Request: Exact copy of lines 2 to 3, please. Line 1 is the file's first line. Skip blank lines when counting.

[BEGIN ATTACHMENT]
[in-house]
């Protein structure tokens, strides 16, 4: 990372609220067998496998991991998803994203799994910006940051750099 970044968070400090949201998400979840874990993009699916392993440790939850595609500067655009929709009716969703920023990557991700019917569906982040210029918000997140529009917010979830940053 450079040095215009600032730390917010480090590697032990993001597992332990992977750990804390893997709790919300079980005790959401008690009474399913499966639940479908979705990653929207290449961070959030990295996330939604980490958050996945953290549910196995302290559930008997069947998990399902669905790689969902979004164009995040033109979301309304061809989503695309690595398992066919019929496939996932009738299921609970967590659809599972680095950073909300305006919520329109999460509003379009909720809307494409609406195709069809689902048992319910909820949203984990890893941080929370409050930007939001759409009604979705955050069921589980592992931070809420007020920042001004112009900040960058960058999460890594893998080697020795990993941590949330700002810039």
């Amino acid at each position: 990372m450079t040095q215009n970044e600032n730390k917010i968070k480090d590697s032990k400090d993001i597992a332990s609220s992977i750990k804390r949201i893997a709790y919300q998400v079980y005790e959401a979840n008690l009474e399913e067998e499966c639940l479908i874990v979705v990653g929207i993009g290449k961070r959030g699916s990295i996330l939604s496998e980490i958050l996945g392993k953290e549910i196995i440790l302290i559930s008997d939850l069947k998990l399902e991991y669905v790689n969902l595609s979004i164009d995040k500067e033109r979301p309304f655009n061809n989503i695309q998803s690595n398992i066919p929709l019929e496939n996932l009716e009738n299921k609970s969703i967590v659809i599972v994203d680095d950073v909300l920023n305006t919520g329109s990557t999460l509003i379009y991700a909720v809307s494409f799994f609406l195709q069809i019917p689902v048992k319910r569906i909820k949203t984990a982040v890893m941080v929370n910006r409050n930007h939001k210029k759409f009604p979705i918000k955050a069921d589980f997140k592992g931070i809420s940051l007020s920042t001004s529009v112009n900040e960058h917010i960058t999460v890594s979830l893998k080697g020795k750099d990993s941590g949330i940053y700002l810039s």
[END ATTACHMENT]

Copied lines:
């Protein structure tokens, strides 16, 4: 990372609220067998496998991991998803994203799994910006940051750099 970044968070400090949201998400979840874990993009699916392993440790939850595609500067655009929709009716969703920023990557991700019917569906982040210029918000997140529009917010979830940053 450079040095215009600032730390917010480090590697032990993001597992332990992977750990804390893997709790919300079980005790959401008690009474399913499966639940479908979705990653929207290449961070959030990295996330939604980490958050996945953290549910196995302290559930008997069947998990399902669905790689969902979004164009995040033109979301309304061809989503695309690595398992066919019929496939996932009738299921609970967590659809599972680095950073909300305006919520329109999460509003379009909720809307494409609406195709069809689902048992319910909820949203984990890893941080929370409050930007939001759409009604979705955050069921589980592992931070809420007020920042001004112009900040960058960058999460890594893998080697020795990993941590949330700002810039």
């Amino acid at each position: 990372m450079t040095q215009n970044e600032n730390k917010i968070k480090d590697s032990k400090d993001i597992a332990s609220s992977i750990k804390r949201i893997a709790y919300q998400v079980y005790e959401a979840n008690l009474e399913e067998e499966c639940l479908i874990v979705v990653g929207i993009g290449k961070r959030g699916s990295i996330l939604s496998e980490i958050l996945g392993k953290e549910i196995i440790l302290i559930s008997d939850l069947k998990l399902e991991y669905v790689n969902l595609s979004i164009d995040k500067e033109r979301p309304f655009n061809n989503i695309q998803s690595n398992i066919p929709l019929e496939n996932l009716e009738n299921k609970s969703i967590v659809i599972v994203d680095d950073v909300l920023n305006t919520g329109s990557t999460l509003i379009y991700a909720v809307s494409f799994f609406l195709q069809i019917p689902v048992k319910r569906i909820k949203t984990a982040v890893m941080v929370n910006r409050n930007h939001k210029k759409f009604p979705i918000k955050a069921d589980f997140k592992g931070i809420s940051l007020s920042t001004s529009v112009n900040e960058h917010i960058t999460v890594s979830l893998k080697g020795k750099d990993s941590g949330i940053y700002l810039s």